Off the Grid – Business Profile
By: Marissa Willman
April 8, 2012
Word Count: 499
Surrounded by aisles stocked with food rations, boxes of ammunition and weapons ranging from hatchets to crossbows, it’s easy to see the team at Off the Grid Survival Store won’t be taking any chances in an emergency situation.
“We don’t play games,” Off the Grid co-owner Darin Damme said.
The store stands in stark contrast to its neighboring sister store, Out of the Box Gold Store, where Damme and his co-owner Rob Riddlemoser first opened up shop in 2007.
After noticing a trend in customers buying huge amounts of silver and gold due to uncertainty about the economy and the future, Damme said opening a survival store felt like a natural fit.
“An earthquake could change everyone’s lives,” Damme said.
But don’t call him a doom and gloomer—Damme and his team at Off the Grid say they’re just being practical.
“We’re not doomsday preppers,” Damme said. “We’re just normal people who want to be prepared.”
Since Off the Grid opened its doors last December, Damme said the customer response has been overwhelmingly positive. What started as a modest inventory of emergency preparedness kits has expanded to include a variety of survival equipment such as portable solar panels, camping gear, food rations and personal protection items such as stun guns, pepper spray, hatchets and crossbows.
“This store is for everybody from weekend campers to people who want to go completely off the grid,” Damme said. “Our goal is to serve as many customers as we can.”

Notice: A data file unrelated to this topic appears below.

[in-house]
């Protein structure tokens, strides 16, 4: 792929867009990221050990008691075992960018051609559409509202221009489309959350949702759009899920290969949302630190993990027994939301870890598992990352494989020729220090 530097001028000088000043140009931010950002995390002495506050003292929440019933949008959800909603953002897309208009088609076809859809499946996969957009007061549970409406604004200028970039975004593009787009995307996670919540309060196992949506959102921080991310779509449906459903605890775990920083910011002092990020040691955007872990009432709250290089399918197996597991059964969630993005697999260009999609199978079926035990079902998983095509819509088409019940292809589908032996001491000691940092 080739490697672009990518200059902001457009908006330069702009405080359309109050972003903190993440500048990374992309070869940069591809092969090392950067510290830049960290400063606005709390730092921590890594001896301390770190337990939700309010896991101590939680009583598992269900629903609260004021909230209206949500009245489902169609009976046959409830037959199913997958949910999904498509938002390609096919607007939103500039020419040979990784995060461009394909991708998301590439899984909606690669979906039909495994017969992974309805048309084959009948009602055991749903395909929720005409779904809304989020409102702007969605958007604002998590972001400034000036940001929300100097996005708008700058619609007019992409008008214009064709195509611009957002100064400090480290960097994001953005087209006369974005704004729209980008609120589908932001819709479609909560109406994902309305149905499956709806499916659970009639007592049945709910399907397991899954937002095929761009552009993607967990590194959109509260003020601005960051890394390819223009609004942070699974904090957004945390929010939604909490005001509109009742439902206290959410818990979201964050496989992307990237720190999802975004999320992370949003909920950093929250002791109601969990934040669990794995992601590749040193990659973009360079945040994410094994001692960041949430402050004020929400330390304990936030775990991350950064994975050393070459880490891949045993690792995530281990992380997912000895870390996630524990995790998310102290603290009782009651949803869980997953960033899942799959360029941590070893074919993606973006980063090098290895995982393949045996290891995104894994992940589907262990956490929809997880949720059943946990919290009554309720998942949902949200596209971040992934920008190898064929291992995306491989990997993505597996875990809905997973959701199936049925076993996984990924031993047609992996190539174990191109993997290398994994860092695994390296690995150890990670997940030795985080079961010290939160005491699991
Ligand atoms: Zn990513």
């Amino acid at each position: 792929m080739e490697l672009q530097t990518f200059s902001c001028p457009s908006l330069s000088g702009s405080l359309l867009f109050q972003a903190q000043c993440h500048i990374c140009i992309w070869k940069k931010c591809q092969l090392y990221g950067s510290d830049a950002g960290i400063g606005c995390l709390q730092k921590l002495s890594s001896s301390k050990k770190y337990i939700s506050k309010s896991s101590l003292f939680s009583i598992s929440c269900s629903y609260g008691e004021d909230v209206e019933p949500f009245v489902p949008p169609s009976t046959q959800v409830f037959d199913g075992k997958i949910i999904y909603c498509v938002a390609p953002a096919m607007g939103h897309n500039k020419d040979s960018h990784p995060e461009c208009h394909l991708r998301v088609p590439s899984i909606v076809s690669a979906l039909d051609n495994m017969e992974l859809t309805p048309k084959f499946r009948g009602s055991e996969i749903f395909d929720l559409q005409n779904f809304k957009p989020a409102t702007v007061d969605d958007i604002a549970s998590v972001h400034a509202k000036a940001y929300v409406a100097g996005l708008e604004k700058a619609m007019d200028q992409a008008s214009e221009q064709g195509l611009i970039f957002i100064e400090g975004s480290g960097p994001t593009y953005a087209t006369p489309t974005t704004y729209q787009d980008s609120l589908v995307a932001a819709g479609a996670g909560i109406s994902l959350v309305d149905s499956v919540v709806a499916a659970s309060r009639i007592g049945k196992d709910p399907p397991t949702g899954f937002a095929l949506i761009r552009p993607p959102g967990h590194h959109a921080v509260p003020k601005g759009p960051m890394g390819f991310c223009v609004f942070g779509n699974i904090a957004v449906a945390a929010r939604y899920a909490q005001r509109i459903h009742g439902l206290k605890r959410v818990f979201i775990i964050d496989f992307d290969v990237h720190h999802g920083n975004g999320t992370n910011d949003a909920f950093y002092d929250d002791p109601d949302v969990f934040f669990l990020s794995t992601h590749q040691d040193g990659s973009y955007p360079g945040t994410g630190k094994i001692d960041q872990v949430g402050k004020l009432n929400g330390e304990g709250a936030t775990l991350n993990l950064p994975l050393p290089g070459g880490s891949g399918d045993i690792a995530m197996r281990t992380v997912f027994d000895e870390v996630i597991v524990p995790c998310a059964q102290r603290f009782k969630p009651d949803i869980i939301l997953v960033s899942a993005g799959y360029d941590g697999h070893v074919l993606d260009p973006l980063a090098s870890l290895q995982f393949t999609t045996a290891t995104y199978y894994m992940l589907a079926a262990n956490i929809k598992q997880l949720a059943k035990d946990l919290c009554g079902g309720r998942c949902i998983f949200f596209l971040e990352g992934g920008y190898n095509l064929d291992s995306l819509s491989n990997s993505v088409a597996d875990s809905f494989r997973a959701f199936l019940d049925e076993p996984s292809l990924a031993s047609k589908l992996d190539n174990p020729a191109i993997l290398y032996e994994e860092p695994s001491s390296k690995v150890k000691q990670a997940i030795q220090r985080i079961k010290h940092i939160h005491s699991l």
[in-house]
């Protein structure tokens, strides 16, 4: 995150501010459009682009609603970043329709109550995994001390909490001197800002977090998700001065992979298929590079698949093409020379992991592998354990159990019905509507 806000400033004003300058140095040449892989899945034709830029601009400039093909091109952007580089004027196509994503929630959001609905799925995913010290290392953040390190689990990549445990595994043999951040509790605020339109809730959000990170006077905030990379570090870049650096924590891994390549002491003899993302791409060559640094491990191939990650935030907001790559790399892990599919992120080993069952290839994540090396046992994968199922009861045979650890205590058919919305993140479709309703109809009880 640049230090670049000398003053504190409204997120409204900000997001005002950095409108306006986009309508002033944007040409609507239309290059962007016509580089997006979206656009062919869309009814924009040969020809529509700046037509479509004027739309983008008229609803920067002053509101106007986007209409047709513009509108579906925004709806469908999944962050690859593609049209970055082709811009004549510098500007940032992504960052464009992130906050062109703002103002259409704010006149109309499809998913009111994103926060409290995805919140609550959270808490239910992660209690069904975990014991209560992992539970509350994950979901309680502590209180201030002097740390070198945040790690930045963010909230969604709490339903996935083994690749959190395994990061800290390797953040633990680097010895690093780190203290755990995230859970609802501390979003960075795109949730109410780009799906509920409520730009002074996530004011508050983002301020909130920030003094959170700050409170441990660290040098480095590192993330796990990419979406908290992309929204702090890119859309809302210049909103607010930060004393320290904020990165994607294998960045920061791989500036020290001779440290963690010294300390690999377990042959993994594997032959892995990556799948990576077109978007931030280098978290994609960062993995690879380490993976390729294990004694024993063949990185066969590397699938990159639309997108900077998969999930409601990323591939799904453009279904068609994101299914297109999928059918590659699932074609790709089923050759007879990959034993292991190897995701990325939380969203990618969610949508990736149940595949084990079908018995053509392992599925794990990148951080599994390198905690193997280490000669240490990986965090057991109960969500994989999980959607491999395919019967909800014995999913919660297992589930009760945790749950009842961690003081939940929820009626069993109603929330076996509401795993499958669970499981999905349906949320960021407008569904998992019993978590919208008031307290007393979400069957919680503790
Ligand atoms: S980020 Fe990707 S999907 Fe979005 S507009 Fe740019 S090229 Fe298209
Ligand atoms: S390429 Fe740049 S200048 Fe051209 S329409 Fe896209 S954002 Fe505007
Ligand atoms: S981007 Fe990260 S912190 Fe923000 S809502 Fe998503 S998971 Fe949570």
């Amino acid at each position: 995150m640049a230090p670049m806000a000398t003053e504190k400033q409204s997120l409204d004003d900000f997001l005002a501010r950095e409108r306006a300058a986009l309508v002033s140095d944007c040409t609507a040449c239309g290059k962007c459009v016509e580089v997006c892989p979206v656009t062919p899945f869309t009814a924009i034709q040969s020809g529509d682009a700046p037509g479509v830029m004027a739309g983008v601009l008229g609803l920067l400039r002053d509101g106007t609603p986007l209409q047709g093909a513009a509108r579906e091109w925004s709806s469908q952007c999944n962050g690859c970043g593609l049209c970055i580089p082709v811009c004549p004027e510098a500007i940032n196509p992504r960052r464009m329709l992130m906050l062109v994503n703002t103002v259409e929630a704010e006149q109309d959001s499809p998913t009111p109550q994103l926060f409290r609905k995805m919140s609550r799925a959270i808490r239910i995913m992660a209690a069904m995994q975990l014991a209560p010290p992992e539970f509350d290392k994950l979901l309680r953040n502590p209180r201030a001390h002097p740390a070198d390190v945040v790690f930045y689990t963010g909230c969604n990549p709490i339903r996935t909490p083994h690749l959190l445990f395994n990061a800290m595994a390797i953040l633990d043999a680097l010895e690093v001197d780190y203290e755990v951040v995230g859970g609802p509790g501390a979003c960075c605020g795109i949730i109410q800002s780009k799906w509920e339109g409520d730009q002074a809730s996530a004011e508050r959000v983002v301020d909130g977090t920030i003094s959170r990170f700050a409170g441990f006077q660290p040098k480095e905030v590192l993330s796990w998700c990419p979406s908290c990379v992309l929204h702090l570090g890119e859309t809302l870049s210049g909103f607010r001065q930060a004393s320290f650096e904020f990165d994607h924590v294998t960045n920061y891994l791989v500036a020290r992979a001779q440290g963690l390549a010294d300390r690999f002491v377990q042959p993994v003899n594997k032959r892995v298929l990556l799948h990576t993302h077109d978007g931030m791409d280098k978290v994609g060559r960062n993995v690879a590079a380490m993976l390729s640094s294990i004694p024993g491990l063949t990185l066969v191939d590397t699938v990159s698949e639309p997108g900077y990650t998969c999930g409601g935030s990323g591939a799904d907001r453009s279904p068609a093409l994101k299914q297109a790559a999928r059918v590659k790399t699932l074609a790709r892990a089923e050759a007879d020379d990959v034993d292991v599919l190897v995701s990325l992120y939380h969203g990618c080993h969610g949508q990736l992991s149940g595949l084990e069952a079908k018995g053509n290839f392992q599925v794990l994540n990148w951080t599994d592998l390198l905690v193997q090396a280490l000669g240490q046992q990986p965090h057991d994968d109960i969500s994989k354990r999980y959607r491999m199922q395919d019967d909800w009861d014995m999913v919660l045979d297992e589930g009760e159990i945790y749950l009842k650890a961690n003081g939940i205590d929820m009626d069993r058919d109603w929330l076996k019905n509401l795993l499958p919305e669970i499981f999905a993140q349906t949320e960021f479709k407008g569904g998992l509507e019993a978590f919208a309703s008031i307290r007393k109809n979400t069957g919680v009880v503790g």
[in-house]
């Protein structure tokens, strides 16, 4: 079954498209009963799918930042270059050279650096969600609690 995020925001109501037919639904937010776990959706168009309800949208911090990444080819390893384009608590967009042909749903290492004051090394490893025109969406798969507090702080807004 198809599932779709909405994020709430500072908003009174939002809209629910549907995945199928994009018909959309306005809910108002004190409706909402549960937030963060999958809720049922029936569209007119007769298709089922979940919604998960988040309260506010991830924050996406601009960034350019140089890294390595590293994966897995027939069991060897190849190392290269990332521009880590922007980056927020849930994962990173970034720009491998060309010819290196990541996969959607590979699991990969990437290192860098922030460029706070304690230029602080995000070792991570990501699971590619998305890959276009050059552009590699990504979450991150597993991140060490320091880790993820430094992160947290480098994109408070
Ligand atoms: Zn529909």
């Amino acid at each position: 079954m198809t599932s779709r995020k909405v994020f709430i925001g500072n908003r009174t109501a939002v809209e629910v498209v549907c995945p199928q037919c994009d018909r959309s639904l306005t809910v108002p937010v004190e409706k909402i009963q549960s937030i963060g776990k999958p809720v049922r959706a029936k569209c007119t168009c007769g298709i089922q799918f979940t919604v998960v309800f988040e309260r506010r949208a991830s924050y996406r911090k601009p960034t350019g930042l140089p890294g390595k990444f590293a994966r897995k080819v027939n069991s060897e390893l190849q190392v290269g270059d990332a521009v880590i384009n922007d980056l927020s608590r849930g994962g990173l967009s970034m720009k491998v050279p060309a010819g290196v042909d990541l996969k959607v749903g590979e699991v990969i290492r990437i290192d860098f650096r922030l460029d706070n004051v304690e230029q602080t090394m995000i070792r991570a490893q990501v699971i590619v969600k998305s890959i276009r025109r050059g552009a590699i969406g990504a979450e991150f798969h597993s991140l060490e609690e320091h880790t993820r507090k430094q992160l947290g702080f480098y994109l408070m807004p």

For those wanting to go completely off the grid, the store carries everything from military-grade packs to cans of seeds and high-calorie food bars. For the weekend survival enthusiast, Off the Grid carries sleeping bags, thermal blankets and solar panel-equipped backpacks that can charge your cell phone or laptop while you hike.
And for those looking for peace of mind in case the big one does hit, the store offers emergency preparedness kits tailored for specific environments such as the home, office or car.
According to Damme, an earthquake could be catastrophic to the valley because, on average, food has to travel about 1300 miles to reach the desert.
“There’s about three days worth of food in the Coachella Valley. If an earthquake hits and the I-10 is impassable, after three days you’re on your own,” Damme said.
He suggested keeping at least a week’s worth of food and water in case of an emergency, or purchasing a pre-made kit that includes other survival supplies such as flashlights, first aid resource and a radio.
“Having an emergency kit gives you time to assess the situation,” Damme said, rather than scavenge for supplies in a panic.
Whether you think the big one is coming or not, Damme suggests getting prepared for an emergency while you can.
“We’re 150 years overdue for an earthquake,” Damme said, adding that there’s a good chance a substantial earthquake could hit the valley in the next 30 years. “Get today what you would need the day after the emergency.”
If you go:
Off the Grid
73-185 Highway 111, Palm Desert
Open daily from 10 a.m. to 6 p.m.
Sidebar: Survival Essentials
Wondering what basic supplies you need for a well-rounded emergency supply kit? Off the Grid co-owner Darin Damme suggests the following four essentials to get your stockpile started: